On the BBC World at One on Friday there was a report on exactly the same thing by, I guess, a professional journalist. I tried to recognise in her staccato rambling the situation which the dentist had so clearly described. Zilch. Absolutely fuck all. The journalist’s story was a succession of uncontextualised and therefore opaque soundbites from various branches of “the authorities”, spattered with completely meaning-free links by the journalist herself. If she had the remotest idea what she was talking about she was clearly determined not to share it. Of course it is impossible for a news story to contain zero information, even if the information it does contain is attenuated and a long way from anything approaching the actual, but I reckon for vacuous gormlessness that news item was near the top of the pile.
It’s the second time I’ve criticised the BBC in a week, but in fact I’m a big supporter. The huge advantage this and other democracies have over dictatorships is nothing to do with a way of life or a sense of fair play or any of that self-serving crap. It’s because historically a huge system of checks and balances has evolved, an elaborate political immune system, of which the World Wide Web is a recent and now a vital component. The diseases this immune system partially protects us democracy-dwellers from are tyranny, torture, crime, false imprisonment, war; all the things that have also, along with the immune system, evolved within h. sap culture.
At the moment the Government, the Labour Party, the far right press are the principle vectors of these diseases. The BBC, though weakened by attacks from Labour for truth-telling, is still a voice, a vital component of the checks and balances. And in itself and at its best it is one of the great cultural wonders of the world, particularly BBC radio. It deserves the strong support of all of us who realise that (in CuriousHamster’s words) Orwell’s 1984 was not supposed to be an instruction manual.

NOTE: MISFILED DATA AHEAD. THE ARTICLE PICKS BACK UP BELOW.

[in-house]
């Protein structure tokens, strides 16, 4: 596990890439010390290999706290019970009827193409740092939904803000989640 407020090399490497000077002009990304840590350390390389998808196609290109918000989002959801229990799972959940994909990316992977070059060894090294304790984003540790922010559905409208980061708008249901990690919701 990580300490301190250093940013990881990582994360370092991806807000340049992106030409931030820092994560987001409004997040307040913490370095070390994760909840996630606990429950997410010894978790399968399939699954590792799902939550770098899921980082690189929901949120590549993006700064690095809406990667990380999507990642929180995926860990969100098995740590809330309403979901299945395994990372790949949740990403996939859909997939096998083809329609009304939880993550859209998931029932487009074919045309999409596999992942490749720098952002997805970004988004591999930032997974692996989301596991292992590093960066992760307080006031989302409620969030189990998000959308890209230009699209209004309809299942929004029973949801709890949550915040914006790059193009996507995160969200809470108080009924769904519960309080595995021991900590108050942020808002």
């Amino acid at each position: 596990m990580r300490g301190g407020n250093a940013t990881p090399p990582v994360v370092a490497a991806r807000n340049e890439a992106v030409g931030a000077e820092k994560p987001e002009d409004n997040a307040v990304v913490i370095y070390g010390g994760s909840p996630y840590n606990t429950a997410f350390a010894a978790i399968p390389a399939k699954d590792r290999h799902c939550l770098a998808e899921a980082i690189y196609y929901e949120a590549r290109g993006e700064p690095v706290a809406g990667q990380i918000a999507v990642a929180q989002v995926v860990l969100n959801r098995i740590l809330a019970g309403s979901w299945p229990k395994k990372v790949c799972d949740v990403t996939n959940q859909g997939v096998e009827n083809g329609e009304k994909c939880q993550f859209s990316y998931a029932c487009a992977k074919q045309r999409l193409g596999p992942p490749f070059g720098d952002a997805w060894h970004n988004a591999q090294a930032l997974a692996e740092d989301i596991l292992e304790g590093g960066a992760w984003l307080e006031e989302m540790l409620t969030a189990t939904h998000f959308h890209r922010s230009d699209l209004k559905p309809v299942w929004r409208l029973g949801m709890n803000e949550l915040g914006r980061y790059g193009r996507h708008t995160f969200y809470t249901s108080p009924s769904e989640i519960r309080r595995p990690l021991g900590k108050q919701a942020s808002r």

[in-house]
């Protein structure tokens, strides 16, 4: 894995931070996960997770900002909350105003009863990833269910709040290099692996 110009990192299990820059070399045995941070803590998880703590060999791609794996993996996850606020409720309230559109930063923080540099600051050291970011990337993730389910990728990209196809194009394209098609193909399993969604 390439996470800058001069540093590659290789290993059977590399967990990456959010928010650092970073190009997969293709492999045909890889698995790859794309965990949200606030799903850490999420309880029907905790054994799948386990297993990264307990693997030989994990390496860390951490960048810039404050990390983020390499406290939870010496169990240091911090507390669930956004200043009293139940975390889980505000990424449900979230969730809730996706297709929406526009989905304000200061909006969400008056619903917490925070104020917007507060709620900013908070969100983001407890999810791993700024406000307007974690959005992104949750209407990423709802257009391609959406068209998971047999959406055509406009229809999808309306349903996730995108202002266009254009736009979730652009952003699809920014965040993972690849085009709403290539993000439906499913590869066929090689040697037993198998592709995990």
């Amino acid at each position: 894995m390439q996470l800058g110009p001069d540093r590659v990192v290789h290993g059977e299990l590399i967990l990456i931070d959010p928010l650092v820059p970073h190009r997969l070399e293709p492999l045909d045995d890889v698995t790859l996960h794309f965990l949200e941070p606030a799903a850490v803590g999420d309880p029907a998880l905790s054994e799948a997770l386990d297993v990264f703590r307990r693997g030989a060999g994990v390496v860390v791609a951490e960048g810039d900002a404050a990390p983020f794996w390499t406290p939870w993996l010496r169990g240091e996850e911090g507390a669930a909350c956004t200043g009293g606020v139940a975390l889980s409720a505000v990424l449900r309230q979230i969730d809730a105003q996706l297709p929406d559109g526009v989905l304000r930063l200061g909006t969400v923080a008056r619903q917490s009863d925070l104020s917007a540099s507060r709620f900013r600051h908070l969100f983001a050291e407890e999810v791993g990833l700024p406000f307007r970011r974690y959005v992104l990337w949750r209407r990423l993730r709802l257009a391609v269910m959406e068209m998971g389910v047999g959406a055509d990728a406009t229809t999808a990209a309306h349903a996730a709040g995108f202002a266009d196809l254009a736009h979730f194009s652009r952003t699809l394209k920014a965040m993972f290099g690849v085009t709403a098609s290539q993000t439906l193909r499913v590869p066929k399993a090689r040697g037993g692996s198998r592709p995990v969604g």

That wasn’t what I started off to say. What I started off to say was that this garbled twaddle about dentists’ terms and conditions from News at One was by no means unique. The Guardian (another vital component of the immune system, despite the sneering of self-styled realists) often runs stories which can make no sense even to the person who wrote them. It seems that some journalists settle down to the keyboard without taking five minutes to work out the basic coherent structure of the situation, system, whatever it is that they are trying to tell us, so they write in a state of almost unsullied ignorance. Instead of description and explication, they seem to think that a jumbled and partial mosaic of surface features will do;and, such is their arrogant idleness, that if they can’t be arsed to understand the logical infrastructure of their subject matter, then nobody else could either. Any old garbage and a few buzzwords like implode and epicentre will do. And this isn’t just trainee journalists. Science stories are often written by a named Science Correspondent, and demonstrate that a named Science Correspondent can make just as much of a baboon’s arse of a story as someone straight out of journalism school. Don't they have sub-editors any more?